The effort to create a Code of Conduct for Outer Space Activities in the European Union (EU) is illustrative in this respect. The substance of the EU code itself was not a problem. The code, for instance, recommended avoiding actions that create long-lasting space debris and called on states to undertake collision avoidance measures and participate in prelaunch and high-risk reentry notifications. Many countries outside the EU, such as China and India, opposed the code because they were not part of the development process. This prevented it from gaining broad support. To its credit, the EU eventually recognized the problem and reached out to other countries, but the damage was already done. This experience should be considered carefully, especially if efforts at the CD prove fruitless and geopolitical conditions do not improve. This kind of initiative of like-minded countries offers a path forward on space governance, but it needs to be done differently than the EU code. It would be useful to include a larger group of concerned countries at the start of the deliberative process.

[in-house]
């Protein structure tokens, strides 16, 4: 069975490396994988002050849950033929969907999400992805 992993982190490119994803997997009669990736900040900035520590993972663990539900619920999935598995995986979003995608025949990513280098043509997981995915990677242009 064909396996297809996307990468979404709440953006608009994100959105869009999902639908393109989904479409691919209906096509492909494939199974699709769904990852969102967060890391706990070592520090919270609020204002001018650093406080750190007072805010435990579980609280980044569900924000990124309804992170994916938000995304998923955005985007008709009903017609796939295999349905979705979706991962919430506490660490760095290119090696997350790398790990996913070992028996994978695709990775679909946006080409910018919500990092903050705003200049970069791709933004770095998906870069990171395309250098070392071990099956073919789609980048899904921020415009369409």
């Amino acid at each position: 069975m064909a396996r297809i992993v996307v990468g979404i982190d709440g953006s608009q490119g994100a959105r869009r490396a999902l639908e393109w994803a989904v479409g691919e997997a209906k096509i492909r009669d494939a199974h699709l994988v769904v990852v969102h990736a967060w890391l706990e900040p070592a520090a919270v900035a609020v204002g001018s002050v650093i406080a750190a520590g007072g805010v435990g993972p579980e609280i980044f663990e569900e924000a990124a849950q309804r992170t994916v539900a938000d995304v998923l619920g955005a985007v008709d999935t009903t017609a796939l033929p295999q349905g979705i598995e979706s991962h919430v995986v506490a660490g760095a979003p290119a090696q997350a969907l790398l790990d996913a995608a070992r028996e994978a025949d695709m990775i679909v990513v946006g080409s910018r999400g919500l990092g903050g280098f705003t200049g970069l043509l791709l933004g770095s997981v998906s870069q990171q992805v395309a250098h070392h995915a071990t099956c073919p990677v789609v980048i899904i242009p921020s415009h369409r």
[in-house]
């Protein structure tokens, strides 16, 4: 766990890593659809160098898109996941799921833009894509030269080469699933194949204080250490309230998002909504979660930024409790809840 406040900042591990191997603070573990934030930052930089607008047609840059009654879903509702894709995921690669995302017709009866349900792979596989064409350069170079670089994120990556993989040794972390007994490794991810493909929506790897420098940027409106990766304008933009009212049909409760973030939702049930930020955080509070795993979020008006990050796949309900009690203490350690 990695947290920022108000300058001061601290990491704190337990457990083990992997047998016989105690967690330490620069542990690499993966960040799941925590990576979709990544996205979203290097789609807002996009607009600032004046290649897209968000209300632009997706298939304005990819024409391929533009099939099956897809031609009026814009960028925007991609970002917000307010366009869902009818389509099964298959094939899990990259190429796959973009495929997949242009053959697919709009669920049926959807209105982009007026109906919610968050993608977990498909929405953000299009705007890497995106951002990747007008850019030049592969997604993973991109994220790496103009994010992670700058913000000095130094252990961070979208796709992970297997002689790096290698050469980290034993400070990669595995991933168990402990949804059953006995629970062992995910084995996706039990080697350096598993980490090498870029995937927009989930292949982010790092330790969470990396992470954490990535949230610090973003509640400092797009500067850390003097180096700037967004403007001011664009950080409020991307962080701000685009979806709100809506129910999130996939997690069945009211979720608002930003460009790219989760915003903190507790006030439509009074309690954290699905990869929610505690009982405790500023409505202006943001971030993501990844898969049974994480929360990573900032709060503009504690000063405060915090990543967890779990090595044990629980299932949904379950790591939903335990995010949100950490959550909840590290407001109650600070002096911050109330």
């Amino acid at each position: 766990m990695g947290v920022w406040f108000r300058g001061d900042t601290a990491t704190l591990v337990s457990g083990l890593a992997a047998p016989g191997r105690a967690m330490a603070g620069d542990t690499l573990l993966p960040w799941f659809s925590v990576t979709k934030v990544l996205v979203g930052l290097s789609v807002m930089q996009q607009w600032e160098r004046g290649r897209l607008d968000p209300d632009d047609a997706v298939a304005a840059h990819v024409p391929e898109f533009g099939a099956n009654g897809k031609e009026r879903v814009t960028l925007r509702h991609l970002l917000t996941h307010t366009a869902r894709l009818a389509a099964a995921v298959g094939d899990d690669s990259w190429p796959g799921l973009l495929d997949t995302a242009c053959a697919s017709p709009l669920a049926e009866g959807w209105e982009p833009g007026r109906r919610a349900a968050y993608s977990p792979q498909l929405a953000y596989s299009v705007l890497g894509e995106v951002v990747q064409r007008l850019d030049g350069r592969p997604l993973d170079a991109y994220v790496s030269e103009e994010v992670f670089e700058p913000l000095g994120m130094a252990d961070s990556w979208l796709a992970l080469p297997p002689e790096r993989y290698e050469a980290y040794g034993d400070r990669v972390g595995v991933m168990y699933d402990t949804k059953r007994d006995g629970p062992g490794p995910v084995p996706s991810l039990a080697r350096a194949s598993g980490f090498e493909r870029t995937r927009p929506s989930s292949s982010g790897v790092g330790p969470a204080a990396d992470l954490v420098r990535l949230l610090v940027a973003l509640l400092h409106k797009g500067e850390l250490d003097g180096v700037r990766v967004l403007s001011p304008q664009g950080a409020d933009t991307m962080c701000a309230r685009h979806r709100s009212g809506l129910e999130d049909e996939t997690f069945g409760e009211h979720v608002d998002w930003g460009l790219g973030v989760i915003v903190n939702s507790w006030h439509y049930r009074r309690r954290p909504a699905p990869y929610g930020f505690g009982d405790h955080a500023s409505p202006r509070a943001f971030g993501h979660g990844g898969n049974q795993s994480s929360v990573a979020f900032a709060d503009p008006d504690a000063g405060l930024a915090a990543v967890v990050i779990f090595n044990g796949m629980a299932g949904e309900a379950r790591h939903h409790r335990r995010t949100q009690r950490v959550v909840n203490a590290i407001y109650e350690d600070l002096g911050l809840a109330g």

States should develop TCBMs. Reviewing and modernizing the OST will take time. Developing TCBMs could bridge the gap as an intermediate step to legal instruments, which should remain the ultimate goal. TCBMs should be seen as useful, pragmatic steps in building trust among countries. They can strengthen dialogue among multiple stakeholders and encourage openness, information sharing, and transparency. TCBMs have the flexibility to start with the least common denominator, measures that all parties agree to. These could include norms of responsible behavior, an outer space code of conduct, or GGE activity. Despite the failure of the most recent UNGGE on the Prevention of an Arms Race in Outer Space, such efforts still need to be pursued. TCBMs can be narrowly focused and start with specific measures, such as “no testing/deployment of space weapons in outer space,” before proceeding to broader issues, such as “noninterference with peaceful activities of other states.” Adopting specific TCBMs such as prelaunch notifications can also strengthen efforts to establish norms of responsible behavior and regulate activities and capabilities that are inherently destabilizing.